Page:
Remembering The Mighty Hannibal 1939-2014

Hannibal performing at a record hop, with WAOK's Burke Johnson, ca. 1966.

Hannibal performing at a record hop, with WAOK’s Burke Johnson, ca. 1966.

Thursday, January 30th, 4:30 pm. Routinely checking Facebook, my stomach made an uncomfortable twisting motion and I felt my cheeks go numb as I read an update from Norton Records’ Billy Miller stating something that I honestly never thought I’d actually have to face. The Mighty Hannibal was gone.

I am not interested in writing any kind of an official obituary, eulogy or summary of the man’s life and career. You’ve read that already. Frankly, I’ve been struggling with how or even if I should deal with this publicly on the Georgia Soul blog. Ultimately, I believe that Hannibal’s passing deserves to be acknowledged on the web site whether I can truly do the man justice or not. It’s not just fodder for social media for me. It’s real. It hurts.

Hannibal and I had our ups and downs. Many people who knew him could tell you the same. James Shaw pulled no punches, went after everything that he wanted – sometimes to extremes – and didn’t cut any slack.

You’ve probably already read accounts from multiple people who received daily phone calls from Hannibal. It’s possible that you’ve read that if he had to leave more than a couple of voice messages, his tone would change from “It’s Hannibal. Give me a call when you get a chance” to a more passive-aggressive “Please give me a call back when you can” and then his infamous “Am I on your totem pole” line. On a couple of occasions, I’m sorry to say that I heard worse from him.

Hannibal had a sharp sense of humor as well, and I loved hearing that laugh of his when he became too tickled to contain himself. I can’t describe the sound, but it’s forever burned into my brain, and I’m a better man for it. A number of years ago, I was in Rabun County, Georgia in some road-side vegetable stand when Hannibal called. When I told him where I was, he laughed so hard and told me “Well you just have a good time up there. Ain’t no way you’d ever see no brother up in the mountains!” I looked over at the African-American couple picking out cucumbers a few feet away from me, smiled and told him that one day I’d have to bring him up there with me.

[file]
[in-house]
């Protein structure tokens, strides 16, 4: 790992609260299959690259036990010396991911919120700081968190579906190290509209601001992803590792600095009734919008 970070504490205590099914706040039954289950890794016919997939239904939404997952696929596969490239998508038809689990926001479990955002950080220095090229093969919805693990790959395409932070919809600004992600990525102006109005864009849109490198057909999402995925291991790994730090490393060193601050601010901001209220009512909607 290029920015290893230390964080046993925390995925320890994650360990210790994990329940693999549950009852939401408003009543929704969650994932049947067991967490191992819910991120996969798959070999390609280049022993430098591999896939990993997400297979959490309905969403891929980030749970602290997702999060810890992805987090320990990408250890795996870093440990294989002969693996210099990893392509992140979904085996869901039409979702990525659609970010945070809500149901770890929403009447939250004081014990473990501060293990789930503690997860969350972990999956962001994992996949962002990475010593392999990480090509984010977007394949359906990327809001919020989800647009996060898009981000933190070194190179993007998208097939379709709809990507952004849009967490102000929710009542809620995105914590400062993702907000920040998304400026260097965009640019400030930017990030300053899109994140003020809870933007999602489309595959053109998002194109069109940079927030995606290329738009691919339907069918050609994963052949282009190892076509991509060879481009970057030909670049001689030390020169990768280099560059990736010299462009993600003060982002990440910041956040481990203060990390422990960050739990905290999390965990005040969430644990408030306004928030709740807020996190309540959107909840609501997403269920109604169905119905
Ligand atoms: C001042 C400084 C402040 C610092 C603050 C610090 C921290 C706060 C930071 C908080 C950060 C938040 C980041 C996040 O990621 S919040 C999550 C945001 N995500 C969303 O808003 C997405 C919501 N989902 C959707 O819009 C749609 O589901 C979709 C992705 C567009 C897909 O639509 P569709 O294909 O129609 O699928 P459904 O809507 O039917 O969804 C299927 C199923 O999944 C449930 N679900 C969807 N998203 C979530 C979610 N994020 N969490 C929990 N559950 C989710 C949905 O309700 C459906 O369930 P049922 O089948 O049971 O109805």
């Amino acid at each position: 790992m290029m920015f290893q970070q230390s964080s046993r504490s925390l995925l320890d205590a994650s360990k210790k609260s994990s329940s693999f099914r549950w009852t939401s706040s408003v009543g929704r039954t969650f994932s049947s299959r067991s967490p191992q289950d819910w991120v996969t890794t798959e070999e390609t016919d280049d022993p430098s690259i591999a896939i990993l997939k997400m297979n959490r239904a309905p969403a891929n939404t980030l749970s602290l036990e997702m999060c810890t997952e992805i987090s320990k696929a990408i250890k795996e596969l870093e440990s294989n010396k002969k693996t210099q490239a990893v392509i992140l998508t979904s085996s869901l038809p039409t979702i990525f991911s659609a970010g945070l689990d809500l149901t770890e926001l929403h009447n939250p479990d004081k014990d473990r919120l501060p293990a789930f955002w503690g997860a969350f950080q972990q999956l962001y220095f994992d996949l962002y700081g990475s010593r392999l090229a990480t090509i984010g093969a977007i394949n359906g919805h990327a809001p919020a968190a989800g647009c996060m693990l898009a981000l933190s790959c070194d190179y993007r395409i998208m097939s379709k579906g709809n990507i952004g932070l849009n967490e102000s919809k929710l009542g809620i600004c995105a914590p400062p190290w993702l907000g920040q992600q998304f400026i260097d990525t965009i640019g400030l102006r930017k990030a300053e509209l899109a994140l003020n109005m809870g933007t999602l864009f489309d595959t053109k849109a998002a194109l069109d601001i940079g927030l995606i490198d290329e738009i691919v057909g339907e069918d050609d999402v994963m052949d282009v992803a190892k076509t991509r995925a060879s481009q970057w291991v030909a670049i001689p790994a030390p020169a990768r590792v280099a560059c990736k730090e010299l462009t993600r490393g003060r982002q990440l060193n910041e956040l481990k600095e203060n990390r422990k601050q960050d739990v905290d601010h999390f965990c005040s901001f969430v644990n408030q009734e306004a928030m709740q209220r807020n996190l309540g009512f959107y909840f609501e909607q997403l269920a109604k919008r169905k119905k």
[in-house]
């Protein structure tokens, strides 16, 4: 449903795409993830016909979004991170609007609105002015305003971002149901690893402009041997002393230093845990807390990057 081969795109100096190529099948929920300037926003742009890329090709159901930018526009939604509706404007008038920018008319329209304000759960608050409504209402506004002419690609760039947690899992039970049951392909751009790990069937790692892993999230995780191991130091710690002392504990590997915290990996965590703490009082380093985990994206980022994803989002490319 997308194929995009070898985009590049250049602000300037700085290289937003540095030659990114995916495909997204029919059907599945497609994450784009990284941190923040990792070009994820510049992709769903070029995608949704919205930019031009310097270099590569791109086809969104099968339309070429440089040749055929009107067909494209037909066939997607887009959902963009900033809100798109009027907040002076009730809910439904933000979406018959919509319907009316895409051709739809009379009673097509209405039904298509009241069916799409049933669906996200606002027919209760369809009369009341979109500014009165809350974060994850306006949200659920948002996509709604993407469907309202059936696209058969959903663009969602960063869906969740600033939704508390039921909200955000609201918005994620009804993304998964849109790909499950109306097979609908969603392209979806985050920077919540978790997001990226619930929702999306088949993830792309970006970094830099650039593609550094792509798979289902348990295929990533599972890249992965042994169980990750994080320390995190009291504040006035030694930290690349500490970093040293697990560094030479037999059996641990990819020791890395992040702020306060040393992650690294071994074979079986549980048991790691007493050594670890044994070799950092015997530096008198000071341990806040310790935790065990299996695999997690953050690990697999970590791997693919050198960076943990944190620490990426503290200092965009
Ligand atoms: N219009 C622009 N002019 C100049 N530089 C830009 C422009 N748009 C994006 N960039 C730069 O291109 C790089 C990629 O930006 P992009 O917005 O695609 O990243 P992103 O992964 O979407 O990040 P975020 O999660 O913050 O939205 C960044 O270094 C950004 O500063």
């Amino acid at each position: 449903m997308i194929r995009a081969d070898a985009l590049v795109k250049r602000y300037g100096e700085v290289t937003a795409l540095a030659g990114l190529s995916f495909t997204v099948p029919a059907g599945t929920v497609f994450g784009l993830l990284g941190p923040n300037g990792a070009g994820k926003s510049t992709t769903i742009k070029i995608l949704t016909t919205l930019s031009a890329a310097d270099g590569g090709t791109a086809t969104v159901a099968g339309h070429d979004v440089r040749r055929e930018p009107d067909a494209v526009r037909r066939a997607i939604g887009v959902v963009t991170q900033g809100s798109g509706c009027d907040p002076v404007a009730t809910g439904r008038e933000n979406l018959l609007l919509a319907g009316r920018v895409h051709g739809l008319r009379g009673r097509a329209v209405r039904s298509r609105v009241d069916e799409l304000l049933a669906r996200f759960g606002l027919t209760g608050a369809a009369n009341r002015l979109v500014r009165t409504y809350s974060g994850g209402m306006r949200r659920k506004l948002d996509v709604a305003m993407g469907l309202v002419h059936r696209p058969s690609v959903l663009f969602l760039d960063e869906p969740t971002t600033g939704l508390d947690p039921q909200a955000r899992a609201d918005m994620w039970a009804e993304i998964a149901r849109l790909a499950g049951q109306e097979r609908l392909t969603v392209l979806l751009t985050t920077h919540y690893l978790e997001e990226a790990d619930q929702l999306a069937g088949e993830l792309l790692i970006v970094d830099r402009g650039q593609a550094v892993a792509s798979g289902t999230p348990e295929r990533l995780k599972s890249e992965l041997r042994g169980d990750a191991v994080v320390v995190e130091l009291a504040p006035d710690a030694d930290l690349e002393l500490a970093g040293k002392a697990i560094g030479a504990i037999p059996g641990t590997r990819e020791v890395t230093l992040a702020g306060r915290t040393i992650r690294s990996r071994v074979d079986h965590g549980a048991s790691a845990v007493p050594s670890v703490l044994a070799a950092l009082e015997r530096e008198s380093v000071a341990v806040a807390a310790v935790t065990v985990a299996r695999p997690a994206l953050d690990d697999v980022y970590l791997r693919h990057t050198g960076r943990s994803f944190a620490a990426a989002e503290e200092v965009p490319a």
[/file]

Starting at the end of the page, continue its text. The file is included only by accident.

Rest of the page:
We spoke on the phone countless times, sometimes daily, sometimes weekly. I wasn’t unique though. This is just what Hannibal did as an elderly man who spent his youth as a hustler. His mind was still as active as ever, his body was slowing down, his eyesight gone. Hannibal loved staying on people’s radar but he also loved keeping his mind as sharp as he could, so he let his fingers do the walking and cycled through a list of contacts that spanned the last 50 years of his life. I wasn’t always able to keep pace. Once, the first time we ever had a falling out, I told Hannibal that I was talking to him more than I talk to my own mother. This was unfair, and he didn’t react to it well. But in time, I apologized, he forgave me and that was that.

Last summer, Hannibal was in Atlanta to record a new song, a cover version of Lattimore’s “Let’s Straighten It Out”. Hannibal was excited, as he always was when he had a new project on the horizon. He called, and asked if I would put it up on my blog. He had somebody email me the mp3. I slacked, Hannibal got angry with me and we finally had a rather terse phone conversation in early December, the last time I ever received a phone call from him. I always figured that he never held a grudge against me before, and that in time, we’d figure out our differences and go back to complaining about who was winning Grammy awards, how his plans to move back to Atlanta were progressing, how many tens of thousands of dollars and what kind of guns Michael Thevis kept in his desk at the Sound Pit, and what that next movie would be to feature one of his songs. Oh, and could I write something on my web site about that for him? Time ran out on Thursday.

Part of me hopes that I can be as hard-nosed, cantankerous, insightful and focused in my old age as he was. Mostly though, I just want to somehow adopt his carefree laugh and hope to know half as much about the world as he did. As long as I’ve researched soul music, as many singers and musicians as I’ve met over the years, everyone – every last person – could tell you any number of stories about Hannibal. Mention his name to anyone who knew him and more often than not you’d get a good laugh and a head shake out of that person before they’d launch into their favorite tale about the man. He was infectious and he was loved.

The man had a way of living life like I’ve never encountered in anyone else I’ve ever met, and I’m so very grateful for having known him. Those records will never get old.

Much too late to earn Hannibal’s forgiveness, I’m finally getting around to posting his version of “Let’s Straighten It Out”, his final recording, and yeah. I’m really going to miss those phone calls, even as difficult as they could be sometimes.